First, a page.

Open Terms Archive publicly records every version of the terms of digital services to enable democratic oversight.

Over the past five decades, the venture capital industry has become a notable force in fueling the start-up, growth, and impact of many innovative tech companies that have changed the world. Though the majority of startups do not receive funding from venture capitalists, in Silicon Valley they have invested in and helped launch and grow companies like Intel, Apple, Google and Uber, profoundly changing how billions of people live, work, and play.

Electricity maps.

Fourteen major American cities are part of a globalist climate organization known as the “C40 Cities Climate Leadership Group,” which has an “ambitious target” by the year 2030 of “0 kg [of] meat consumption,” “0 kg [of] dairy consumption,” “3 new clothing items per person per year,” “0 private vehicles” owned, and “1 short-haul return flight (less than 1500 km) every 3 years per person.” C40’s dystopian goals can be found in its “The Future of Urban Consumption in a 1.5°C World” report, which was published in 2019 and reportedly reemphasized in 2023. The organization is headed and largely funded by Democrat billionaire Michael Bloomberg. Nearly 100 cities across the world make up the organization, and its American members include Austin, Boston, Chicago, Houston, Los Angeles, Miami, New Orleans, New York City, Philadelphia, Phoenix, Portland, San Francisco, Washington, D.C., and Seattle.

By my count, there are currently 8,291 different vehicle license plates offered by the 50 states and the District of Columbia. States now offer a vast menu of personalized plate options for a dizzying array of organizations, professions, sports teams, causes and other groups.

The problem—whether or not you accept the premise that climate change threatens civilization—is that carbon-removal technologies are ineffective, and solar and wind power are nowhere near able to replace fossil fuel-based energy. The only way to achieve net-zero is by dramatically reducing carbon emissions, which would punish the American economy and destroy the capacity to develop technologies that might reduce the need for fossil fuels. “Think about the year 1970,” Mr. Huntsman says. “That’s the year we hit a trillion-dollar GDP, and the year Jimmy Page and Robert Plant wrote that great song ‘Stairway to Heaven.’ A great year, right? Well today we’re emitting roughly 6,500 million metric tons of CO2. Same thing we were emitting in 1970. And look how much more electricity we’re using, and look how many more transportation and miles we’re driving. We’ve expanded the economy 30 times over, nearly, and core CO2 has stayed flat. We should be celebrating this achievement, shouldn’t we?”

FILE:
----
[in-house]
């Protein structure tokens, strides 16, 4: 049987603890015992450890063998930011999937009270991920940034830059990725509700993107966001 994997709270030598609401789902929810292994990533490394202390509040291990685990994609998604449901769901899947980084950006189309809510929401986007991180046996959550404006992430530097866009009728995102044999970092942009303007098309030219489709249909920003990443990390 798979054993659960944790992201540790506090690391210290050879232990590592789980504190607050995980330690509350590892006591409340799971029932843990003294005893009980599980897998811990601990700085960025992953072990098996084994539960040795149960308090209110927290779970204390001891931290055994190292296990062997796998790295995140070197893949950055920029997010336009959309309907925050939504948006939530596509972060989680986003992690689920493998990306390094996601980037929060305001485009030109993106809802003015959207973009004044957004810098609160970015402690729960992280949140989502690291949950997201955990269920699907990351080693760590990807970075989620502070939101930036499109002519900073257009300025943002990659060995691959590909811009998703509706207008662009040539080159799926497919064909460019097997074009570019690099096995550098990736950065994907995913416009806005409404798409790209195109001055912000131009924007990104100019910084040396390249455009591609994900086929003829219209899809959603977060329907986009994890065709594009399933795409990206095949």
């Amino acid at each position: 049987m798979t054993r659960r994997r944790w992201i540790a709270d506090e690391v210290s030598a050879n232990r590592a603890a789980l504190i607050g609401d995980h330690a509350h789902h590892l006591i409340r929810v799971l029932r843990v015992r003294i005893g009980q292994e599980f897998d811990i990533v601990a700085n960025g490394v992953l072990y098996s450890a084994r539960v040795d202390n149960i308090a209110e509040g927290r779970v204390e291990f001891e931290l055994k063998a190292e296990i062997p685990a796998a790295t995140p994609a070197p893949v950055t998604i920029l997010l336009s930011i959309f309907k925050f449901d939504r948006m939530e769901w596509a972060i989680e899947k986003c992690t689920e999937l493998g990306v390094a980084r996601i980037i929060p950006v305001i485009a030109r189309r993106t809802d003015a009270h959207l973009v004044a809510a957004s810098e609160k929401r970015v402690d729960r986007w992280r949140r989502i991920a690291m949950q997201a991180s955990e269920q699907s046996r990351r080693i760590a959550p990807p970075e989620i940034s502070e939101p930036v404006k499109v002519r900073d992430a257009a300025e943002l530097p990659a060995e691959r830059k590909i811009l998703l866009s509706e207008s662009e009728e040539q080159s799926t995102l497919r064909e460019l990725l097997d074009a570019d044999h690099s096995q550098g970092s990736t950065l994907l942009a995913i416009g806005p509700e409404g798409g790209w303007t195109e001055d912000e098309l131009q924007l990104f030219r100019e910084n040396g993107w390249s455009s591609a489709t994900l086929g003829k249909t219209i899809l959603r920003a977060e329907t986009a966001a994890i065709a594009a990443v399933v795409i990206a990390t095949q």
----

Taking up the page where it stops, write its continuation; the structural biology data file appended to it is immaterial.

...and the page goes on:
Four weeks ago, I was feeling guilty for spending so much time inside playing Tears of the Kingdom, so I took it on myself to plan something for the National Day long weekend. That something turned out to be a hike from the westernmost point to the easternmost point in Luxembourg.

Archaeologists affiliated with the University of Chicago discovered the tablets in the 1930s while excavating in Persepolis, the ceremonial capital of the Persian Empire. However, the institute has resumed work in collaboration with colleagues in Iran, and the return of the tablets is part of a broadening of contacts between scholars in the two countries, said Gil Stein, director of the Oriental Institute at the University of Chicago.

Garg has personally guaranteed any losses the Japanese conglomerate may suffer if it chooses to sell the debt. Meeting the terms of the guarantee could force Garg to sell his Better shares and drive down the stock price, a filing warned.

I have been on the boat – submarines are always called boats, never ships – for less than 24 hours and am writing this log at a depth of 60m. Sorry, I spoke too soon. We are just rising to periscope depth – 18m below the surface – and the tall desk on which I am typing has started to list. At least I’m not in the toilet. I joined HMS Triumph in Crete for the final week of its 10-month deployment. I had never been on a submarine before and don’t especially like confined spaces. I plan to get off at Gibraltar six days from now, though the captain warns me this may not be possible if there is fog as the launch can’t come alongside.